Mar 28, 2019

Ireland’s New Technological University Elects First-Ever Union Officers

TUDSU will elect new officers to serve DIT, IT Tallaght and IT Blanchardstown, as part of newly amalgamated students' union.

Jack SynnottDeputy News Editor

Technological University Dublin Students’ Union (TUDSU) will today hold its first-ever set of elections, in a historic move for Ireland’s newest students’ union.

Today’s polls will see officers elected to the new union, which will serve students throughout Technological University Dublin (TUD). TUD was formed at the beginning of this year, after Dublin Institute of Technology (DIT), Institute of Technology Tallaght (ITT), and Institute of Technology Blanchardstown merged into one larger organisation.

The elections began at 10am, with counts taking place in Tallaght, Blanchardstown and Bolton St.


Last month, in a referendum held on the campuses of DIT, ITT and ITB, students voted overwhelmingly in favour of a new constitution for TUDSU.

Officers from students’ unions at DIT, ITT and ITB drafted the constitution to facilitate their merger into TUDSU. The constitution, the first of its kind in Ireland, was agreed upon by union officers after a weekend-long meeting consisting of debate and facilitated discussion.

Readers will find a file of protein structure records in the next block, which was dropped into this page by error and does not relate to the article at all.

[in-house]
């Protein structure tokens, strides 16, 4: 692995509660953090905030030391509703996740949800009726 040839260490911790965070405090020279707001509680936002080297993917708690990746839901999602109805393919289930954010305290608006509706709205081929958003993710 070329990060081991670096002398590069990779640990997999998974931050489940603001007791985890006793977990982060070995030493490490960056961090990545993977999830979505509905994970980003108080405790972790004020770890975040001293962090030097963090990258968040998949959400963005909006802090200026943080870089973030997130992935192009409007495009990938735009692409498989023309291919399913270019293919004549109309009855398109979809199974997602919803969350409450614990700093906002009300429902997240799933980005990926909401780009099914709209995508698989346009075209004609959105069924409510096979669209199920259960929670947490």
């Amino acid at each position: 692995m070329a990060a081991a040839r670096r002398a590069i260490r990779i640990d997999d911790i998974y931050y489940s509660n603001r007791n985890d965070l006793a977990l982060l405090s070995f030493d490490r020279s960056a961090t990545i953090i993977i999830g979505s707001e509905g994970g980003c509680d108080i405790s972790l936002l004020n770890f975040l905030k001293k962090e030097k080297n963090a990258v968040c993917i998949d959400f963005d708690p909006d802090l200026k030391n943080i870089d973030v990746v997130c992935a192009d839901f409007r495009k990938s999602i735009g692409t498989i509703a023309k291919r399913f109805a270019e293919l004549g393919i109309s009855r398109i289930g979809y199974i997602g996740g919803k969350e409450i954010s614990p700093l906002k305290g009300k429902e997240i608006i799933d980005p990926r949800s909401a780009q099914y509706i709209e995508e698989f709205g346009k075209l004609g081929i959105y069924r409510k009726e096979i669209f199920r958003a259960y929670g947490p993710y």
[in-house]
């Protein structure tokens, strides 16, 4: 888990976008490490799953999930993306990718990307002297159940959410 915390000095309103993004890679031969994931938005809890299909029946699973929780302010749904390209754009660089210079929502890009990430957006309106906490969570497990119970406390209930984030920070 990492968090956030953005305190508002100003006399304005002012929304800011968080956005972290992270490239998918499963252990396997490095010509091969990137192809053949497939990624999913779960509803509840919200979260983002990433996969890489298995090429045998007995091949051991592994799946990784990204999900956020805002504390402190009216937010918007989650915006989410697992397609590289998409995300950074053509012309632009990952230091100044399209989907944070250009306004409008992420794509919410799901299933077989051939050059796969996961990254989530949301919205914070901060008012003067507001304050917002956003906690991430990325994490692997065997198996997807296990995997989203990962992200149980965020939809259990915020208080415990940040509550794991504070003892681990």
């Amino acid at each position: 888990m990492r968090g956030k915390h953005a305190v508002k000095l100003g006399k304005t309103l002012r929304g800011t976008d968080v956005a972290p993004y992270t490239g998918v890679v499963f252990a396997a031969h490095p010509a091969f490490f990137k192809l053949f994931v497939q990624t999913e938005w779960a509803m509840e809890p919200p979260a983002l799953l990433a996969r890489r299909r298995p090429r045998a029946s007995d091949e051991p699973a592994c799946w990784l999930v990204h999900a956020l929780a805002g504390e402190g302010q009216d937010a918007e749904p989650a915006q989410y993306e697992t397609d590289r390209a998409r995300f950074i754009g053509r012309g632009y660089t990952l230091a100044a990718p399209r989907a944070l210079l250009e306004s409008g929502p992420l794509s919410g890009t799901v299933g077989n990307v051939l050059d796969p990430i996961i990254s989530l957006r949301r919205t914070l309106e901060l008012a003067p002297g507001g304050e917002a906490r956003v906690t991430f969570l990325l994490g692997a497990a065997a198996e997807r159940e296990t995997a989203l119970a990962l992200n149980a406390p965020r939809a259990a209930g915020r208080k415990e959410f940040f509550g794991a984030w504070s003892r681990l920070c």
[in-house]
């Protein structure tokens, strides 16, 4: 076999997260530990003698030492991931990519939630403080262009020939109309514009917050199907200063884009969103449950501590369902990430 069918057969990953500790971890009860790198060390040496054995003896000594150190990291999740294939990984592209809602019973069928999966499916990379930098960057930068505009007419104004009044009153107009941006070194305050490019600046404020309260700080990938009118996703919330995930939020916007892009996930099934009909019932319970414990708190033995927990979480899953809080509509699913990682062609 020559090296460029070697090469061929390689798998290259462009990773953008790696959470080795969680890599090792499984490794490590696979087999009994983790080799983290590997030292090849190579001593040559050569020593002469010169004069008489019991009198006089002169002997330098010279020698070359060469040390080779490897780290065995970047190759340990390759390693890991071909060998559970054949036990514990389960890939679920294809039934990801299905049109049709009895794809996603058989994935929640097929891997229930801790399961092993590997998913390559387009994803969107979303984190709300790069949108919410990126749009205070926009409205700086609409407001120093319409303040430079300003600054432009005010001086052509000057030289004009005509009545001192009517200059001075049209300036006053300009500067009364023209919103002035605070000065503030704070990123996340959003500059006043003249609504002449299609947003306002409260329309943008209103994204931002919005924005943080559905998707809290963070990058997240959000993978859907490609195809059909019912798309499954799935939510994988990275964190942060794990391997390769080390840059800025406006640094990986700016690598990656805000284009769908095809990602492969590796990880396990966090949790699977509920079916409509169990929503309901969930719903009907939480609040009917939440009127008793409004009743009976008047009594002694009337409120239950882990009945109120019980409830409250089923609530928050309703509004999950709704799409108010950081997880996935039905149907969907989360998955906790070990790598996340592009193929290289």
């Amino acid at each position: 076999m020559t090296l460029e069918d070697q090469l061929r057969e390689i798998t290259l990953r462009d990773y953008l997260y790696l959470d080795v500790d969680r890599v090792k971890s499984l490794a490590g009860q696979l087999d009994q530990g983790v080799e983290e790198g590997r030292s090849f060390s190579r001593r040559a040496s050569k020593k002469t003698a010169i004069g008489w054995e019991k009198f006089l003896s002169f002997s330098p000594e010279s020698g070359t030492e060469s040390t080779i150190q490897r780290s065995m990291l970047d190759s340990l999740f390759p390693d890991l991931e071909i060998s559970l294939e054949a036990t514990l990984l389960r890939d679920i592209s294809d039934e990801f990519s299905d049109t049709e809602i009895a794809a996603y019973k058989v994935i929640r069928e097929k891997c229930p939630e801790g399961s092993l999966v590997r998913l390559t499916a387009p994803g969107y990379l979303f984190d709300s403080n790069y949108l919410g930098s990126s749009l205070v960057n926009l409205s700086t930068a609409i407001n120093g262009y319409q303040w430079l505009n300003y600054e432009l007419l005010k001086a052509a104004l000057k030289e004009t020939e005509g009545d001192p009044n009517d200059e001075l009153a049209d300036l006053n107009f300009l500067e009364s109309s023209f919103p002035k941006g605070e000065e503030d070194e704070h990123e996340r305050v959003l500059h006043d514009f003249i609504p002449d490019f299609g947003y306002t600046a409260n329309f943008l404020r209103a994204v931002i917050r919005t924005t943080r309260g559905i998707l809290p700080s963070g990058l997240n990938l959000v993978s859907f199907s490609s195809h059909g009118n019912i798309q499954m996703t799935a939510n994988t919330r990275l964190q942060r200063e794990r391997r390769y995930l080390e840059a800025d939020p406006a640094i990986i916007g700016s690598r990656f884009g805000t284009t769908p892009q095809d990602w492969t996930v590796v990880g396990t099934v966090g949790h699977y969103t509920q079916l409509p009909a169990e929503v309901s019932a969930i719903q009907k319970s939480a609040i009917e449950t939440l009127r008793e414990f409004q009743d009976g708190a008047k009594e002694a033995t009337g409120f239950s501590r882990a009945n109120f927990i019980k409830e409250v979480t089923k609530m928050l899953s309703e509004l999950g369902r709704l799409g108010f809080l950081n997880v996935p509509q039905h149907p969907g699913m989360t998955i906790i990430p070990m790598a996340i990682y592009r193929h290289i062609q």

At the time, DITSU President Pierre Yimbog told The University Times in an email statement: “It took great perseverance and passion to ensure we put together the best possible Constitution that would serve the needs of all 28,000 students of the new University.”

The union will replace the previous, discrete unions on each campus. In the course of its establishment, TUDSU faced significant difficulties, revealed by The University Times in September. Then, former union officers warned that a number of important questions – surrounding autonomy, accessibility and the number of union officers funded on per campus – remained unanswered.

Students’ unions in the Dublin-based institutes of technology had also previously expressed concerns about the amalgamation of the institutions, with particular concerns about a spike in CAO points and the pace of integration.

The proposal for TU Dublin was approved by the government last July, after years of delays and pushback.

TU4Dublin – the group made up of DIT, ITB, and ITT – submitted its application to become a technological university in late April 2018 after the Technological Universities Bill finally passed through the Seanad last March. The application was considered by an international advisory panel, the Higher Education Authority and the then-Minister for Education, Richard Bruton.

Three other applications are expected to be made for technological university status in the coming years. Cork Institute of Technology and Institute of Technology Tralee have formed the Munster Technological University consortium.

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